“A lover, a hunter, a fighter” — Tennessee Williams: Mad Pilgrimage of the Flesh

John Lahr’s latest biography is a feast for Tennessee Williams fans.

Tennessee Williams: Mad Pilgrimage of the Flesh
(Norton, 765 pages, $39.95)

In May, 1957, Tennessee Williams put himself into the care of psychoanalyst Lawrence S. Kubie, who began his ministrations by trying to cut off all of Williams’s addictions: drink, men, travel and writing. It’s no wonder the therapy failed; according to John Lahr, in his monumental, full-to-bursting biography Tennessee Williams: Mad Pilgrimage of the Flesh (Norton, 765 pages, $39.95), Williams was these addictions; there was no self without them.

Writing came first: “If I can’t write, I don’t want to live,” he told one correspondent, and Lahr’s evidence demonstrates that this was no exaggeration. Next to writing, there were men: the ones he lived years with, like Pancho Rodriguez (the inspiration for Stanley Kowalski in Streetcar) and Frank Merlo (who spawned Alvaro Mangiacavallo in The Rose Tattoo), and the innumerable one-night stands and brief encounters he enjoyed while cruising the streets of the world with friends and alone. As for drink — and a “gargantuan intake of drugs” — the older Williams got, the more he depended on alcohol, pills, and the “fire-shots” provided by “Dr. Feelgood,” purveyor of oblivion to the rich and famous.

It was an overdose of Seconal that killed him at last — the news that Williams choked on a bottle cap was incorrect, Lahr shows convincingly — and if his brother Dakin hadn’t committed him to the psychiatric ward of a St. Louis hospital in 1969, he would likely have died of “acute drug poisoning” 14 years earlier. Finally, there was travel: for reasons Lahr doesn’t explain, the playwright was repeatedly shuttling from Key West to Rome to Bangkok to New Orleans, as if always on the run from unseen enemies — or himself.

He never stopped running — not when Broadway loved him, and he responded by taking a cruise to Europe, and not when Broadway spurned him, and Eli Wallach had to prevent him from launching himself off a hotel balcony at a party in his honor. Of course, one looks to Williams’s childhood for the explanation of the grown man’s mysteries, but Lahr is frustratingly inattentive to the playwright’s earliest years. This is probably because Mad Pilgrimage was at first supposed to be the sequel to Lyle Leverich’s Tom¸ about Williams’s childhood. But Lahr changed his mind, deciding to write a standalone volume, so it’s exasperating when we can’t turn up the sources of Williams’s wanderlust, or of his literary style, or of his love affair with intoxicants. Lahr is such a good writer/detective/critic/fan — what a pity that he didn’t start at the beginning.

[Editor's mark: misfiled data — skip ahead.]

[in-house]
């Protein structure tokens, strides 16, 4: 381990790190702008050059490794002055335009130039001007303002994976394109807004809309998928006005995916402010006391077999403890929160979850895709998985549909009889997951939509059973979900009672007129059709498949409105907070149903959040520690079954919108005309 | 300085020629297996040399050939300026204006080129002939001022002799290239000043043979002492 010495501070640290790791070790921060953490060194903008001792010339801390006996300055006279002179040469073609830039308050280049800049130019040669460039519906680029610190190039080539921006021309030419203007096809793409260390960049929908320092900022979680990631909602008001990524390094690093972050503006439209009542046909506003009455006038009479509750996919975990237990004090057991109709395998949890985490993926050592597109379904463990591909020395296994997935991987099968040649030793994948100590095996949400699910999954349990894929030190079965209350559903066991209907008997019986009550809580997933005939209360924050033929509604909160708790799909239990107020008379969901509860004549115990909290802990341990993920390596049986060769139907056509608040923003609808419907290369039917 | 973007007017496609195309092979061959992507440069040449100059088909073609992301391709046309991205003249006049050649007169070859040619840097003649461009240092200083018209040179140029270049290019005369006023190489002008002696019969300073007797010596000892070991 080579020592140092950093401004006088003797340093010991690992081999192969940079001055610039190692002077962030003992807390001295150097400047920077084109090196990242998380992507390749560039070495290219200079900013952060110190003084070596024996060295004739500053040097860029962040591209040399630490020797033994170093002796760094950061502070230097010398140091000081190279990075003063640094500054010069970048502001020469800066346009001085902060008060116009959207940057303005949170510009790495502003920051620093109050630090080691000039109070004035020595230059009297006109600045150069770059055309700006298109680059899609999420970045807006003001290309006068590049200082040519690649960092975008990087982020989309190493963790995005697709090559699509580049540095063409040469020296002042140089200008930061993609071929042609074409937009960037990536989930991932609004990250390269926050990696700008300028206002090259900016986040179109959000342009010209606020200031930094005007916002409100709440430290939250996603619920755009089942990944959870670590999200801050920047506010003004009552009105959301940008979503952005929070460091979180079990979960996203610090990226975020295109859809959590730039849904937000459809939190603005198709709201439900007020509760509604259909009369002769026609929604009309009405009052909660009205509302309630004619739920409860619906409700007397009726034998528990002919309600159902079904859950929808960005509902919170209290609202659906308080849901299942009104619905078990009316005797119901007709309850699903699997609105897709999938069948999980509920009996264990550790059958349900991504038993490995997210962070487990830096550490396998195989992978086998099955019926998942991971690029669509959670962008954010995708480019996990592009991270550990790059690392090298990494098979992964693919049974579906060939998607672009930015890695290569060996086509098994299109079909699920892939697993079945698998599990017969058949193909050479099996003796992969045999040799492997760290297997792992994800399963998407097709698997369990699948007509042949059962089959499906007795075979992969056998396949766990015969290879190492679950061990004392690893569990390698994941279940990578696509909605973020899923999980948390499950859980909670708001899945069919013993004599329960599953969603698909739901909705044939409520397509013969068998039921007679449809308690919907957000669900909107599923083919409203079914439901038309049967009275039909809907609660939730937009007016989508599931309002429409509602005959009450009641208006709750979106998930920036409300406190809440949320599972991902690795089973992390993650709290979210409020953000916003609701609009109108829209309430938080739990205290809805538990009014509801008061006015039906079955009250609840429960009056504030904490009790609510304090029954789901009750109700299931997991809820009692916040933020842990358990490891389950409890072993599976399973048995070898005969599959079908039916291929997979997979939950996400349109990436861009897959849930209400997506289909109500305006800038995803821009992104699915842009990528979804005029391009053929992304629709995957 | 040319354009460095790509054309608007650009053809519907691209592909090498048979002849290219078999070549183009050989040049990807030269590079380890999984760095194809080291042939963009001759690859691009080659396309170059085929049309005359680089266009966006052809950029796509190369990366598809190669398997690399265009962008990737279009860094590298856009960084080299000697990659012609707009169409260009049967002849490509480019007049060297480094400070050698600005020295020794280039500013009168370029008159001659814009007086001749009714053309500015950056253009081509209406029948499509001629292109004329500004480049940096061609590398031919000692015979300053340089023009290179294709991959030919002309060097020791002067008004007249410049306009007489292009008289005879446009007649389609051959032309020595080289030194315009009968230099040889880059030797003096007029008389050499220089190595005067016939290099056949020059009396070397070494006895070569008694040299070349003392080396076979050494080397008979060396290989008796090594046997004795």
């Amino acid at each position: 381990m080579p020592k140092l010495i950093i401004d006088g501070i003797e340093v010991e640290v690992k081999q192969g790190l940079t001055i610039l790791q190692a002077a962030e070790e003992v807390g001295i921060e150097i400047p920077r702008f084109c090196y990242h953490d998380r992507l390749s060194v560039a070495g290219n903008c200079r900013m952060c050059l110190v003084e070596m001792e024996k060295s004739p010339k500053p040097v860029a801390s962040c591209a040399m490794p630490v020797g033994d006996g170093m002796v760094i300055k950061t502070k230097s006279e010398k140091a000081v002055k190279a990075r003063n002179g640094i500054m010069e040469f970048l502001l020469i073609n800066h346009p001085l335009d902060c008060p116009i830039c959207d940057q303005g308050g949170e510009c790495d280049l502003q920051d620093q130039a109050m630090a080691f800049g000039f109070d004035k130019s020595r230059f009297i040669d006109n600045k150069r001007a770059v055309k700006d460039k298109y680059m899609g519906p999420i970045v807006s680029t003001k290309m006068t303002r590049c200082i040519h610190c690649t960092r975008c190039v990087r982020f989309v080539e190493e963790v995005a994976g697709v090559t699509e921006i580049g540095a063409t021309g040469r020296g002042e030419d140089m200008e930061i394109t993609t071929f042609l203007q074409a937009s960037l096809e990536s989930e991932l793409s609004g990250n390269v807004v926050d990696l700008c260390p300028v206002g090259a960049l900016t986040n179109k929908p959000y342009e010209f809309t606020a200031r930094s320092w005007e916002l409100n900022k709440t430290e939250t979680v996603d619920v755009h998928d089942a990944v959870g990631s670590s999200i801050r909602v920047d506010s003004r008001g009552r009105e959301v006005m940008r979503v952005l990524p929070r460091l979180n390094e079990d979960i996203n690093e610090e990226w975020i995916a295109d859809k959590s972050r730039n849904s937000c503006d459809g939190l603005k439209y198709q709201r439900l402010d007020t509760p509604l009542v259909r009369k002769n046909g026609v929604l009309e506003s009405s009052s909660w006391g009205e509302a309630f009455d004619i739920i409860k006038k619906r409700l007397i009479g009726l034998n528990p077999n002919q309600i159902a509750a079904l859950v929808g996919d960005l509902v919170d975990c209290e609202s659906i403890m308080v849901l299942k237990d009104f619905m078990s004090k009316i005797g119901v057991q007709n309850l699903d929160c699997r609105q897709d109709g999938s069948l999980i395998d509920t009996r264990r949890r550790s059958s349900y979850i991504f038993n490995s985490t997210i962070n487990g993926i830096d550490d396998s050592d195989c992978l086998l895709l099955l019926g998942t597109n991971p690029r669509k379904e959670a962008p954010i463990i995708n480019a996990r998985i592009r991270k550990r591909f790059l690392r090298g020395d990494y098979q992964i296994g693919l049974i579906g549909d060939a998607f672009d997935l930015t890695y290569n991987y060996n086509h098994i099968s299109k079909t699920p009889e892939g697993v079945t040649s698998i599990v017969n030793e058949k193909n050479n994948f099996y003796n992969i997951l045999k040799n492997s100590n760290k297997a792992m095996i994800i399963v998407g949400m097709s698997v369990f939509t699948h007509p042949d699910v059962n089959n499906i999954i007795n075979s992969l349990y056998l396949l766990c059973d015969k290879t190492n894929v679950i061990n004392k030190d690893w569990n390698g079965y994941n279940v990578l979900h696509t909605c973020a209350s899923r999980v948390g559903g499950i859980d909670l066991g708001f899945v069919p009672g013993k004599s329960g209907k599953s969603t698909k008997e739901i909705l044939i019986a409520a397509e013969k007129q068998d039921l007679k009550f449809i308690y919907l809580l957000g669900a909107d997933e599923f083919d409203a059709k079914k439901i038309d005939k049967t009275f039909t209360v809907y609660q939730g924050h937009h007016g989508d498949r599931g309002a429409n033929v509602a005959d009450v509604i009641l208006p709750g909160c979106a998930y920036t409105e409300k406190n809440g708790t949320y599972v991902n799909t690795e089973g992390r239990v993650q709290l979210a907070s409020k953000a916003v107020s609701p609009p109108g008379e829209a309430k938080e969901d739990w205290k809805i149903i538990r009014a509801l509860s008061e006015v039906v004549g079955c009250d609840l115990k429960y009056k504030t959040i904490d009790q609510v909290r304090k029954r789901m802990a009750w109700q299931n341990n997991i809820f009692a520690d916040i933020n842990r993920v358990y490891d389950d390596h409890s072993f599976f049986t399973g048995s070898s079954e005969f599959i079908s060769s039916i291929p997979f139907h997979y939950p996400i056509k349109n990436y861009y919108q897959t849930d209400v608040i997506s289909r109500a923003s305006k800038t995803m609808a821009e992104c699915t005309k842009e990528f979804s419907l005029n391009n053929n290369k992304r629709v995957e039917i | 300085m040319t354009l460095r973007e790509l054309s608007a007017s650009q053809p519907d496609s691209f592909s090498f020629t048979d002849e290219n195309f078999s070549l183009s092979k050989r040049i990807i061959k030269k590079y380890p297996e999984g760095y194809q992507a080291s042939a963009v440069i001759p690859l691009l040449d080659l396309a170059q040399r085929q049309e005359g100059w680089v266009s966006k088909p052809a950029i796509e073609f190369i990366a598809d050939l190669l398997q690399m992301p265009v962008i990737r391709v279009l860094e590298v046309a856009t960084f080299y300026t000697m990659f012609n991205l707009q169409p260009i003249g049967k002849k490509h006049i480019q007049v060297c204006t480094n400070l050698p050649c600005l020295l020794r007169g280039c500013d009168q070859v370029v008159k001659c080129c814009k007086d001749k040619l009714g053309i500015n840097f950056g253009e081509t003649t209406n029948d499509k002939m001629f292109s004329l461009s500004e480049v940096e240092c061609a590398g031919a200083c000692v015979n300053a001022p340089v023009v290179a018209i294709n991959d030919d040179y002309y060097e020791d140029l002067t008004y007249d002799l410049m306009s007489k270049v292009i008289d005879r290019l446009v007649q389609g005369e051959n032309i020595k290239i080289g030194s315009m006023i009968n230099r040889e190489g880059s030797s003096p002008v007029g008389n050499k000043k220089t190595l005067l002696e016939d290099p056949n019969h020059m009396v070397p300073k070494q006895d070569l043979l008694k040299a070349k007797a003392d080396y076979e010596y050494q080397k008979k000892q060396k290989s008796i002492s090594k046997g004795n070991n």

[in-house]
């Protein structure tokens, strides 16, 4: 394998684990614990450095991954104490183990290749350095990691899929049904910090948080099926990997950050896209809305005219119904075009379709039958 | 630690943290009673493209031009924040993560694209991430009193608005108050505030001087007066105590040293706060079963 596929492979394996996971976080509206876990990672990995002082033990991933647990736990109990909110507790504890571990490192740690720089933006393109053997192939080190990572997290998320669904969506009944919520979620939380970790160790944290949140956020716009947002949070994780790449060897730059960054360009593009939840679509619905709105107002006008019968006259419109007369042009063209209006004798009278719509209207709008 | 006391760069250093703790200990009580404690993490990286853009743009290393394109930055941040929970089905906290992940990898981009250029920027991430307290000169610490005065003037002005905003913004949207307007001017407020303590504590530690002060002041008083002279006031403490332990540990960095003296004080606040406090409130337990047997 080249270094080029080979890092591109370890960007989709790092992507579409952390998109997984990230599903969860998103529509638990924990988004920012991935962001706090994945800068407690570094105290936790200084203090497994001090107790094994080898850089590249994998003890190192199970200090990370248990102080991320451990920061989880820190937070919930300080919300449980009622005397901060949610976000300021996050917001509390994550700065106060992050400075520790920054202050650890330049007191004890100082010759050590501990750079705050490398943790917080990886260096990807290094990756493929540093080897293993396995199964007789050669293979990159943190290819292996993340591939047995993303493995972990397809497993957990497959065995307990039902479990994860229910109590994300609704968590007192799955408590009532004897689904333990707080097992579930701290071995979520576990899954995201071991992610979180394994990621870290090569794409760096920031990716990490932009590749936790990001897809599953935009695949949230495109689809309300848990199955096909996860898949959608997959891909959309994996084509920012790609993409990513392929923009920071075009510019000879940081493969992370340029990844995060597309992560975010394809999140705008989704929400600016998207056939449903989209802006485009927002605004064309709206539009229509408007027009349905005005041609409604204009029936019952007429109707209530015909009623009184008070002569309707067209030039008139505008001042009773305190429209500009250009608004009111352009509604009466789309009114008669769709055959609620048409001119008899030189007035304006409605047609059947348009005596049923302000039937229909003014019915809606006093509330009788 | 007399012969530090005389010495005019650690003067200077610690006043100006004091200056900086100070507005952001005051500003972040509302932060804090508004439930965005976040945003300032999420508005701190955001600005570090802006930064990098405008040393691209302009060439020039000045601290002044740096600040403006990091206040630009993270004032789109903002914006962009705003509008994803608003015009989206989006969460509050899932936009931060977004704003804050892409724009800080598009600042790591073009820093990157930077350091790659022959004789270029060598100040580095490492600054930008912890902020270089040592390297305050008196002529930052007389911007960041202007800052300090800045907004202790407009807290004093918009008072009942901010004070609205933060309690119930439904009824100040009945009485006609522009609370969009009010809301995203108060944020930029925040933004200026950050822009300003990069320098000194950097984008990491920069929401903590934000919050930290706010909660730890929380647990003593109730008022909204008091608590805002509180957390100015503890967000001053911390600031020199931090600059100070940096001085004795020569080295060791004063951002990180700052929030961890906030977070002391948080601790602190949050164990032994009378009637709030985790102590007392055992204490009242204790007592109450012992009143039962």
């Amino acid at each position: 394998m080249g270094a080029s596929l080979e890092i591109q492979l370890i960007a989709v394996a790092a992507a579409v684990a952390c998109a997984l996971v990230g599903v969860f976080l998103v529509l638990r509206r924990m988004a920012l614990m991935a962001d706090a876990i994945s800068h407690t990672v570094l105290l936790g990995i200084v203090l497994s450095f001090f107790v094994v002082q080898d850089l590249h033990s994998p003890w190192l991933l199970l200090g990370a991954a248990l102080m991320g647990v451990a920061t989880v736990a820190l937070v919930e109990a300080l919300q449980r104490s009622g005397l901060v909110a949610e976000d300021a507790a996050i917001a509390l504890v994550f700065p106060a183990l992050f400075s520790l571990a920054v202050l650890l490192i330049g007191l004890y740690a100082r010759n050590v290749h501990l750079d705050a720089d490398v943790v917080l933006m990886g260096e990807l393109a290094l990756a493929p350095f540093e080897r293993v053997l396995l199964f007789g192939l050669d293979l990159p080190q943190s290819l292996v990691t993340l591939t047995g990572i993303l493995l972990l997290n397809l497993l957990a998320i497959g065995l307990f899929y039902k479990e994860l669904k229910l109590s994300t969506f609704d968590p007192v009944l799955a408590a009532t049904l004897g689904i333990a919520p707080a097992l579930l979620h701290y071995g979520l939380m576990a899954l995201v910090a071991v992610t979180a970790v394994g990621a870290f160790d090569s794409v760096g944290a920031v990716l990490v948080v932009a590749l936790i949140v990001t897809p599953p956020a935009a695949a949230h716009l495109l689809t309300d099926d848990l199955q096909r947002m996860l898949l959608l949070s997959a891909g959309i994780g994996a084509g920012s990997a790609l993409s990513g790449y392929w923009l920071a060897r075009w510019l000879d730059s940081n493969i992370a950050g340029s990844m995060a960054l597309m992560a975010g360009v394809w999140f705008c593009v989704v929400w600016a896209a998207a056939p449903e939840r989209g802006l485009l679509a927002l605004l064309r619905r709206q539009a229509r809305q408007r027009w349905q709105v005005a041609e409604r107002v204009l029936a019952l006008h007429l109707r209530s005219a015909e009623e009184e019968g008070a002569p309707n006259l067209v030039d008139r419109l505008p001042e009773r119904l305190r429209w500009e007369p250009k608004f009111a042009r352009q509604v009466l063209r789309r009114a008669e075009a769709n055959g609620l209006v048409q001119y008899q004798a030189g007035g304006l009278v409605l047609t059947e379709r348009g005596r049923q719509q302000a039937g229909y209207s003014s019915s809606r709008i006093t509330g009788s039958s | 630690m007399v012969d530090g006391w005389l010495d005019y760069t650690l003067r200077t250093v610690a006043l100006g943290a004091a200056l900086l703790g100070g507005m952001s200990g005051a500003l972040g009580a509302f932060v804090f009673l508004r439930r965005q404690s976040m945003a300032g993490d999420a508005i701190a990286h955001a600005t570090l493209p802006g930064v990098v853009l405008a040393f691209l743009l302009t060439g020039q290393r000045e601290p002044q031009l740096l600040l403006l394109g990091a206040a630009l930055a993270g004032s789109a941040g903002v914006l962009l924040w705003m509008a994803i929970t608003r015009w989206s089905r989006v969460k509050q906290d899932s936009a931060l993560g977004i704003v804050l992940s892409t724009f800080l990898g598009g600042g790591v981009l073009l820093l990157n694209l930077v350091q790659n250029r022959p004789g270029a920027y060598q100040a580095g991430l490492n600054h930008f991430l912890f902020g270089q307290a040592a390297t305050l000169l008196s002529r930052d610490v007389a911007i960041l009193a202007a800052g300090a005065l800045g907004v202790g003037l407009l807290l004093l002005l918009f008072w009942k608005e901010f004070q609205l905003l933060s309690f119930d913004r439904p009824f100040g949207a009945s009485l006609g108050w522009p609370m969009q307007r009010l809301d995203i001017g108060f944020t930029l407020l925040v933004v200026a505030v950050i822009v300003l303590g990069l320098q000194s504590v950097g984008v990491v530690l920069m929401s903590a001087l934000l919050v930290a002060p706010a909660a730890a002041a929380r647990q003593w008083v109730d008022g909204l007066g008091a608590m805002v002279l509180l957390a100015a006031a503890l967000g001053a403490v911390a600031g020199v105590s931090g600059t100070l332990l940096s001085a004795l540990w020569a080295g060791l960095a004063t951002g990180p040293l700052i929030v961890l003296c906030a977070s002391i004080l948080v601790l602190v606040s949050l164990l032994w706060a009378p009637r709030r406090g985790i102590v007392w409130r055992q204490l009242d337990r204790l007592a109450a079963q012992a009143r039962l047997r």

Still, this biography is a feast. There are so many telling anecdotes here, so many scenes from Williams’s life graphically recounted, we feel that we’re right there at the premieres, the parties, the panics as they occur. The story more-or-less begins with a young man suffering defeat in a Boston theater (Battle of Angels), then finding redemption in Chicago (The Glass Menagerie), and apotheosis in New York (Menagerie, Streetcar Named Desire, Cat On A Hot Tin Roof, Night of the Iguana and others). There’s Williams’s fraught relations with his mother Edwina, his guilt about his lobotomized sister Rose, and his hatred of his abusive, hard-drinking father Cornelius. Then there’s the long decline after Iguana (1961); 22 years without a successful Broadway opening, years of increasing drug abuse (“My Stoned Age,” Williams called it) followed by a desperate, only fitfully successful attempt to win back the love of audiences and critics.

Of supporting players, four stand out: Elia Kazan, the directing genius whom Williams refused to desert when the left denounced him as a traitor; Audrey Wood, Williams’s agent for 30 years, whom the playwright fired cruelly and unjustly; Rodriguez, whose mercurial temperament and bouts of violence Williams at first found thrilling; and Merlo, the decent man who became increasingly incapable of living in the playwright’s shadow.

Then there are the hangers-on like Maria Britneva, model for Maggie the Cat; and Dotson Rader, the activist who introduced Williams to the radical ’60s. And always there are the critics, especially Brooks Atkinson of the New York Times, whom Williams read like a heart patient anxiously checking his pulse. The ultimate result is a portrait of a man who was driven, inspired, vain, despondent, inexplicably original, helplessly addicted, gladly hedonistic, and, on his worst days, suicidal. He was nothing like a hero, except with his typewriter. Fifty years after his death, it’s undeniable that he’s one of the greats.

This fine biography brims with his outsize life. Every theater lover should know it. 

Scroll to read more Local Arts articles


Join Creative Loafing Tampa Bay Newsletters

Subscribe now to get the latest news delivered right to your inbox.